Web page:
China has long been serenely confident of its centrality, and this will be bolstered even further by the news that Stephen Schwarzman, a US billionaire, has set up a $300m scholarship scheme for students from all over the world to study in the country. Based at Shanghai’s elite Tsinghua University, it is designed to rival and perhaps eclipse the Rhodes Scholarships that sent the likes of Bill Clinton to Oxford, it will bring 200 students from around the world for a one-year Master’s programme, all expenses paid.
But what might the Schwarzman Scholars actually learn? What does China, in its present mighty manifestation, have to teach us?
“Uses of a redundant ideology” would be one fascinating module. Besides Deng Xiaoping’s pithy “to get rich is glorious”, is there a more inflected explanation of how the class struggle culminated in the re-establishment of the Chinese bourgeoisie, this time as the clients of the Communist Party? And if so, could it be taught without both teachers and students risking imprisonment?
Other courses might include:
Managing minorities: The Chinese approach to Tibet seems similar to how the Americans dealt with their Indians, but those pioneers could at least claim that they were strangers in a strange land, and that some of the natives were armed and dangerous. Tibetans and Chinese, by contrast, have been neighbours for millennia, and while Tibetans did once, very long ago, invade Han China, Tibet was for several centuries a sort of guru country to China. Nor are Tibetans renowned for their aggression: the Chinese have difficulty persuading the outside world that self-immolation – more than 100 Tibetans have set themselves alight in the past four years – is a terrorist act. China’s Tibet policy is pitiless, relentless and apparently unstoppable, so for any students wishing to acquire those attributes, it would surely repay close study.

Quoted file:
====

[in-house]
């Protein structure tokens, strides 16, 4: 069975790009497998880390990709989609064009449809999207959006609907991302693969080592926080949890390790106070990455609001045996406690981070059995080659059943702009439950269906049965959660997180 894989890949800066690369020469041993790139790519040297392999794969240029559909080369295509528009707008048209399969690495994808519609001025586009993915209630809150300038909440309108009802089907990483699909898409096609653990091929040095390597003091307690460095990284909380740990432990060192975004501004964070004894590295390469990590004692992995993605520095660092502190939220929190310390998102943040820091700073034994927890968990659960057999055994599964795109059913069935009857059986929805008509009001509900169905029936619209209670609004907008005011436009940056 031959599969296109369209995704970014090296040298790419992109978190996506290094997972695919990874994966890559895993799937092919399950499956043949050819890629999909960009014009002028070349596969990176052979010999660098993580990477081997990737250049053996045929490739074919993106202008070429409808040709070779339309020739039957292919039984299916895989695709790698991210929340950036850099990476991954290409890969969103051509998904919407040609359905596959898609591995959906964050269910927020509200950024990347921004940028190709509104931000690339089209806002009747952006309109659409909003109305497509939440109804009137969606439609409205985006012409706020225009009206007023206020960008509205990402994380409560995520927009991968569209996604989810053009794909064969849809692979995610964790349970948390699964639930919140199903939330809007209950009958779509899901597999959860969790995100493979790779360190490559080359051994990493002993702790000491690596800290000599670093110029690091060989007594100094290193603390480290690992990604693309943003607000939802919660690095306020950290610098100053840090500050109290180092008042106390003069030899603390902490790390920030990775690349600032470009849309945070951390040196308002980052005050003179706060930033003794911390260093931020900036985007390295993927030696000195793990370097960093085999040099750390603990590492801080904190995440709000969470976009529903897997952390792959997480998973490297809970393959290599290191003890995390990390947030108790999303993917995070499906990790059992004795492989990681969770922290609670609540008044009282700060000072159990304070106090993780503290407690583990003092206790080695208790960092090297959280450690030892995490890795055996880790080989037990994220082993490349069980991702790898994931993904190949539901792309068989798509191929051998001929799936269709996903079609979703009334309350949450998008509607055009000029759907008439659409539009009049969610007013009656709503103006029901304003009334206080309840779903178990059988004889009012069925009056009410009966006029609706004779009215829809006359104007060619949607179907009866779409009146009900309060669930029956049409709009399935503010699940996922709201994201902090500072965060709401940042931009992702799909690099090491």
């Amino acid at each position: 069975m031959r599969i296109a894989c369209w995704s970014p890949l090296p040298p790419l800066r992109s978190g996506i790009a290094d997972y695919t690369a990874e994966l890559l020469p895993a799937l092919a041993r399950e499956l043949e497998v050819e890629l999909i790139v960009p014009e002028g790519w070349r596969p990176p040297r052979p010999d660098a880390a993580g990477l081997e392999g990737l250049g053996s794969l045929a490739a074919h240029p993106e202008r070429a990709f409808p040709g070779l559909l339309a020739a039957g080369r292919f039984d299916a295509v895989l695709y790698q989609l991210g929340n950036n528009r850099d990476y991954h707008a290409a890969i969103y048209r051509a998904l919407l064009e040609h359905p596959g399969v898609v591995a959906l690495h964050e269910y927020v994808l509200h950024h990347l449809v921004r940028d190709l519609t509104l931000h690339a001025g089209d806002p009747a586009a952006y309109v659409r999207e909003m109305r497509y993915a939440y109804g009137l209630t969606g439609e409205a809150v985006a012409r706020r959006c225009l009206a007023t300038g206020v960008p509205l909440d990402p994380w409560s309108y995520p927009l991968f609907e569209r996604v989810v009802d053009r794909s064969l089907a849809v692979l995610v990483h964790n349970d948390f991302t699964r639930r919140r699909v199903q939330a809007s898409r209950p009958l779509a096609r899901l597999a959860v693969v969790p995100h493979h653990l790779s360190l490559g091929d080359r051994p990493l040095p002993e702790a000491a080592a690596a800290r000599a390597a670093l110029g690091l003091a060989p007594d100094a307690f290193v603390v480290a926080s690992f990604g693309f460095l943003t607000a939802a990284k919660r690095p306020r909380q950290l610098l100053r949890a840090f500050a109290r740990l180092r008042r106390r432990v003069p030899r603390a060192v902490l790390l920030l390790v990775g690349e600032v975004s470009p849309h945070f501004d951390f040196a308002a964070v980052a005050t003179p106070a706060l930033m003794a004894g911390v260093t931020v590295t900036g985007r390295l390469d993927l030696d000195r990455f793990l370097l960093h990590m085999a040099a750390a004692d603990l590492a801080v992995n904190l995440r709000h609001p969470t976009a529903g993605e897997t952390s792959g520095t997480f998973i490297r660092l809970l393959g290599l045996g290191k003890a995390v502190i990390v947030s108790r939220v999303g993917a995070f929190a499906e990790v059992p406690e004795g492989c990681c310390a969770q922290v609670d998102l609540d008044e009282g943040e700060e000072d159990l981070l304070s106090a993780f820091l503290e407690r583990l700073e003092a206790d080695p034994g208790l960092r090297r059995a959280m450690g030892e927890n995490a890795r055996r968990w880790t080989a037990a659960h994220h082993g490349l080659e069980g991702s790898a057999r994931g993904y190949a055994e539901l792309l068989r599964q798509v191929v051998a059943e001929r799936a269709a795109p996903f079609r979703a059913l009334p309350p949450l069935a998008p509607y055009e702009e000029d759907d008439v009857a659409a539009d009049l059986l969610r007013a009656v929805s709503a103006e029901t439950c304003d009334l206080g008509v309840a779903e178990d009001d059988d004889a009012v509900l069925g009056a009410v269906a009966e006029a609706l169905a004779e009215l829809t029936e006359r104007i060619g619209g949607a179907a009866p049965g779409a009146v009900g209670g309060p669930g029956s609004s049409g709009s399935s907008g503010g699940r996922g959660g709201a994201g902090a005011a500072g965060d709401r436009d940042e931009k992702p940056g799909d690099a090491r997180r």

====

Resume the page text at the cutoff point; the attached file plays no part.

Futurism, Chinese-style: The Chinese have always taken a far longer view than the rest of us, thanks to extreme venerability of their civilisation. So what do the modern sages see in their crystal balls? Once they have dammed every river, covered the countryside with new cities and airports; once the one-child policy has borne its final fruit in a population where the aged vastly outnumber those working; and once the few, or few hundred million, young people who remain prefer swanning around Beijing’s chic Sanlitun Road in Maseratis to assembling iPads at Foxconn – then what? Where will China go from there?
Foreign policy. The point of foreign countries is to bring tribute to the central kingdom. If they don’t do that, they might as well not exist. That, in a nutshell, has long been China’s view of foreign affairs. The question everyone wants to know, from President Obama down, is whether, with the creation of a so-called “string of pearls” – a network of hospitable ports – in the Indian Ocean, with the ongoing spats over the Spratly and Senkaku/Diaoyu islands, and with the rapid expansion of the Chinese navy, that ancient and largely passive posture is set to change. Everyone hopes not.
But undoubtedly the most useful lesson China can teach is enshrined in the scholarship scheme itself, one of the world’s largest educational endowments. While Mr Schwarzman is giving $100m of his own, other big donors include Boeing, JP Morgan Chase and Credit Suisse, BP, and the personal foundation of Michael Bloomberg, Mayor of New York. The advisory board includes Henry Kissinger and the ubiquitous Tony Blair. None of these is known for chucking money around carelessly. All desire a stake in China’s future and know how to go about it. In the past, lavish presents and the kow-tow were required to gain the Emperor’s favour. Today, $300m will probably suffice.
Silvio is still in the game
Terrible news from Italy: that old fox Berlusconi has done it again. He may have failed to get elected either President or Pope, but the deal stitched up this week between his party and the centre-left Democratic Party ensures that he will continue to bulk large in Italian politics, at least for as long as the new government survives.
He will be there, as he has been ever since his debut in 1994, to protect his and his family’s and his companies’ interests, and those of the tax-dodging, state-hating business world in general, and to continue his long and successful campaign to stay out of jail.
He will also be better poised than ever to quietly and charmingly eviscerate what remains of Italian social democracy, which he calls Communism. Cutting deals with Berlusconi has been the fatal temptation of the left for 15 years and more; Massimo D’Alema was the first to succumb, flunking the opportunity to pass a conflict-of-interest law as the price of his friendship with the Cavalier. It will be argued that Italy’s gaping governmental vacuum had to be filled with something. But never have comedian Beppe Grillo’s warnings about the stink of corruption from the ancien regime seemed more apposite.